Tuesday, January 11, 2011

Key Lime Bars

My family has been on a quest since before I was born. Simply put: it is the search for the perfect key lime pie. Now, I have no idea how this started. It certainly isn't scientific; there's no spreadsheet anywhere of the various types we've tried or a grading scale of the pies. No, no. It exists more as a philosophical exercise. Think of it like the Platonic Form of the Key Lime Pie. We have a concept of what makes the perfect pie. But it will never exist in reality.

Right, now moving on from that digression into philosophy, I present the nearest approximation we have found to the perfect key lime pie. Well, take away the absolute necessity of the meringue (there are definite views on this in my household), but these have the exact right taste and texture that comprises absolute perfection in terms of key lime-iness. Add the toasted coconut on top. And, well, these don't last long.

They also get points in my book for having not a graham cracker crust (which is typical) but an animal cracker crust. Which my inner child finds vastly amusing. Now, I've never seen animal crackers (read: cookies) in Britain, so this may be yet another typically American food, but it is worth going on the hunt for them. Of course, any sugar cookies (sigh, sorry Britain, biscuits) will do. Hmmm, on second thought, perhaps ginger biscuits or digestives will also do nicely here. Anyway, the point is really in the key limes. And getting fresh ones. The magazine which featured this recipe (Eating Well, Fall 2003) had a whole subsection devoted to how necessary these were to the recipe. Not regular limes. Not even lime juice. But key limes. Well, honestly. If you can't find key limes (and this will inevitably happen), just use regular old limes. Key limes are notoriously difficult to juice and can be difficult to locate. Regular (as they call them, Persian) limes will work and give the bars a bit more of a tart flavor, but will still be delicious. Trust me.

Makes 16 2-inch bars


5 ounces animal crackers
3 tbsp. packed light or dark brown sugar (I used light)
Pinch table salt
4 tbsp. unsalted butter, melted and cooled slightly

2 ounces cream cheese, room temperature
2 tbsp. grated key lime zest (or more, I used at least 3 tbsp)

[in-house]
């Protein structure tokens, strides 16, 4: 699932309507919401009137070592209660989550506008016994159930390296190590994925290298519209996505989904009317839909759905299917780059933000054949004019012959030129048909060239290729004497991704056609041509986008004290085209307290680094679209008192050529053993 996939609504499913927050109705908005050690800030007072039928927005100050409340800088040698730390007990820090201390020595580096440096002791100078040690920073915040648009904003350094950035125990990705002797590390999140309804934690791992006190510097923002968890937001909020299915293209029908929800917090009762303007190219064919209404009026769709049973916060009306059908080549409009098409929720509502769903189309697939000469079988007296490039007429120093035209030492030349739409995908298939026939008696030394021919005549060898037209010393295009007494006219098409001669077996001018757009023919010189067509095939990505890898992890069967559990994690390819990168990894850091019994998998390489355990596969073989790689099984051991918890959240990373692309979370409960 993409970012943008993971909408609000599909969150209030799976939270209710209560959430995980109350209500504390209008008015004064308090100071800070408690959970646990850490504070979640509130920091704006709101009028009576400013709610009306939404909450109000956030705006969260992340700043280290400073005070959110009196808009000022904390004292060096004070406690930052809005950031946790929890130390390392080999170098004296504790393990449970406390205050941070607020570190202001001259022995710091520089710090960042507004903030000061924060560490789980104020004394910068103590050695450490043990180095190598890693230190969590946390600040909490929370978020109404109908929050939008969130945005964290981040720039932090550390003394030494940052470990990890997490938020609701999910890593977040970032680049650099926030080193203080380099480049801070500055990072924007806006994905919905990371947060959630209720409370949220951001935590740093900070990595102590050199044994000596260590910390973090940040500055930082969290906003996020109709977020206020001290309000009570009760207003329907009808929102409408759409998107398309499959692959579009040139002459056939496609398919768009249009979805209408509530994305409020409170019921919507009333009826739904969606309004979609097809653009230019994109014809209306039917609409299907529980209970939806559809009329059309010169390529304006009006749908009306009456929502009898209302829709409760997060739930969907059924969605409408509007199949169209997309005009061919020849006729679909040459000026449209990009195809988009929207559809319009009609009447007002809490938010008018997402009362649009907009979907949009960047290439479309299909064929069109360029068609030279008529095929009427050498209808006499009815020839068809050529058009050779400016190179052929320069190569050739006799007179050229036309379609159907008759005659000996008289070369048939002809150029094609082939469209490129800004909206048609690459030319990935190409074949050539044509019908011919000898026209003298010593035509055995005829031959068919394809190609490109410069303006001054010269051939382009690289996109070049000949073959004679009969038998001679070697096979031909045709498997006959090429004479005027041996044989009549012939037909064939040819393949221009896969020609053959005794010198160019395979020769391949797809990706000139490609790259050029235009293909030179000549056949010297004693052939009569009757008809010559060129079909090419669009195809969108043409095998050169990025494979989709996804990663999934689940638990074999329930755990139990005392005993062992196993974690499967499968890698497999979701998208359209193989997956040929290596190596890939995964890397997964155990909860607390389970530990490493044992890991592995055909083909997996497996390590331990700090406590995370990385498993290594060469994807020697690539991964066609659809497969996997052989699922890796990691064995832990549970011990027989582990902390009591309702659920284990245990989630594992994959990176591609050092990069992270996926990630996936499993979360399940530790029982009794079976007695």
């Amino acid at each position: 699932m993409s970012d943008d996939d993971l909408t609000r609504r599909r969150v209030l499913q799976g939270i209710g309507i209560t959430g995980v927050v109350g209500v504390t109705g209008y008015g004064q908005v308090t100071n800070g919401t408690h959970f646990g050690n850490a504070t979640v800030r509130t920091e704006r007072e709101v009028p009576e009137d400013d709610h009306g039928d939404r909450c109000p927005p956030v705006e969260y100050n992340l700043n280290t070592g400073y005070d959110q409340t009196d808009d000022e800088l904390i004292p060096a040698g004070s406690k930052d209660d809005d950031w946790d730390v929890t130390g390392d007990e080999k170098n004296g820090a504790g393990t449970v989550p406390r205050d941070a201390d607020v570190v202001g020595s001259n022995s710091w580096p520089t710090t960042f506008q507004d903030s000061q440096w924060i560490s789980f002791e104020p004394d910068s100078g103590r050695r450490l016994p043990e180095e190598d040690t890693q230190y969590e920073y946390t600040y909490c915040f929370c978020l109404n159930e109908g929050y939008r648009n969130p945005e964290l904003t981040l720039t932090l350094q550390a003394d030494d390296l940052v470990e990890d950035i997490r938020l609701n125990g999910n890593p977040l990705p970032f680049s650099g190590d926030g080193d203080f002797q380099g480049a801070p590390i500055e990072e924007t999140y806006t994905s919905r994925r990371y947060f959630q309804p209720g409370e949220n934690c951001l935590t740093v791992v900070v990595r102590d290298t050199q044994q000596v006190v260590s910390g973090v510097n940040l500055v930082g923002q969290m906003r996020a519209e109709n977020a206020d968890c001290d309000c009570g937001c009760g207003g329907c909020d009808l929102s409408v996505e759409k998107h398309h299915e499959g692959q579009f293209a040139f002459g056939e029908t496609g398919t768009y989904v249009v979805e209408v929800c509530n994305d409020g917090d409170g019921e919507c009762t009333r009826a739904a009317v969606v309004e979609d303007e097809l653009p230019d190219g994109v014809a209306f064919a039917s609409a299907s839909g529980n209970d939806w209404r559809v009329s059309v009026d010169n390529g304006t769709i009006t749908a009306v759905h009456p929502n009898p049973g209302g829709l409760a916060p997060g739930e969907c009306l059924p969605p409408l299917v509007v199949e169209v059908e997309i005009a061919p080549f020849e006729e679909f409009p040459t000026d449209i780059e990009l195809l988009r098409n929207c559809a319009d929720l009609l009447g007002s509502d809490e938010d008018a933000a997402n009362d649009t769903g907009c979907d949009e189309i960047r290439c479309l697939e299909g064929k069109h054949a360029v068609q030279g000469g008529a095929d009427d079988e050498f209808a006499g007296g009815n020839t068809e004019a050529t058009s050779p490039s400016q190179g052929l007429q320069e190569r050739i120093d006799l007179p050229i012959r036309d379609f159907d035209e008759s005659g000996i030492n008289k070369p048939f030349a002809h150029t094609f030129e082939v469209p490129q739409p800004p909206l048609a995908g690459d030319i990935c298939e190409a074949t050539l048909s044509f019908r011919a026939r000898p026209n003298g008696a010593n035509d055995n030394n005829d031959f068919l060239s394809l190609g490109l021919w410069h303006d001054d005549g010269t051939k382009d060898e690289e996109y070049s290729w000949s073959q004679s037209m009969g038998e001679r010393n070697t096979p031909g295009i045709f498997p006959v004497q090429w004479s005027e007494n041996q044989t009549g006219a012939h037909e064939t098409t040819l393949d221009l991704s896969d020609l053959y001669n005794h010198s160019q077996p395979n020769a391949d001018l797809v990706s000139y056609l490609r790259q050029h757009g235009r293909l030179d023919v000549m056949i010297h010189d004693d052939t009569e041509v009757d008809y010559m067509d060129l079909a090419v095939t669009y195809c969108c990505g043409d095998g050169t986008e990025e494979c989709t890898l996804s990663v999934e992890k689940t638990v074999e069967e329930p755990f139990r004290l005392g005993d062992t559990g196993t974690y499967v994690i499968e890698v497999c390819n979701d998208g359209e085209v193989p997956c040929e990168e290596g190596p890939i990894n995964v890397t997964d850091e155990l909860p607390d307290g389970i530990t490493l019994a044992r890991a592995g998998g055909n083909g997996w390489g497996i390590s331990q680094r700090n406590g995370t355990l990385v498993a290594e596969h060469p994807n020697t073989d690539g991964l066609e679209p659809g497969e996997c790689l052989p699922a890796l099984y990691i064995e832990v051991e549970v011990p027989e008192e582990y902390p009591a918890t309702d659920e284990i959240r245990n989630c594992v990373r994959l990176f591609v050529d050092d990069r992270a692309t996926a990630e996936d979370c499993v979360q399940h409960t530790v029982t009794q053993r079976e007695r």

Pinch table salt
1 can (14 ounces) sweetened condensed milk
1 large egg yolk
1/2 cup key lime or regular lime juice

Garnish (optional)
3/4 cup shredded sweetened coconut, toasted until golden and crisp (I use the oven for this. Takes about 5 minutes at 375 degrees).

Adjust oven rack to middle position and heat oven to 325 degrees. Cut about 12-inch length extra-wide heavy foil; fold cut edges back to form 7 1/2 inch width. With folded sides facing down, fit foil securely into bottom and up sides of 8-inch square baking pan, allowing excess to overhang pan sides. Spray foil with non-stick cooking spray.

To make the crust: In bowl of food processor, pulse animal crackers until broken down, about ten 1-second pulses; process crumbs until evenly fine, about 10 seconds (you should have about 1 1/4 cups crumbs). Add brown sugar and salt; process to combine, ten to twelve 1-second pulses (if large sugar lumps remain, break them apart with fingers). Drizzle butter over crumbs and pulse until crumbs are evenly moistened with butter, about ten 1-second pulses.

Press crumbs evenly and firmly into bottom of prepared pan. Bake until deep golden brown, about 18-20 minutes. Cool on wire rack while making filling. Do not turn off oven.

To make the filling: While crust cools, in medium bowl, stir cream cheese, zest, and salt with rubber spatula until softened, creamy, and thoroughly combined. Add sweetened condensed milk and whisk vigorously until incorporated and no lumps of cream cheese remain; whisk in egg yolk. Add lime juice and whisk gently until incorporated (mixture will thicken slightly).

To assemble and bake: Pour filling into crust; spread to corners and smooth surface with rubber spatular. Bake until set and edges begin to pull away slightly from sides, 15-20 minutes (mine took much longer, about 25-30 minutes). Cool on wire rack to room temperature, 1- 1 1/2 hours. Cover wil foil and refrigerate until thoroughly chilled, at least 2 hours.

Loosen edges with paring knife and lift bars from baking pan using foil extensions; cut bars into 16 squares. Sprinkle with toasted coconut, if using and serve.

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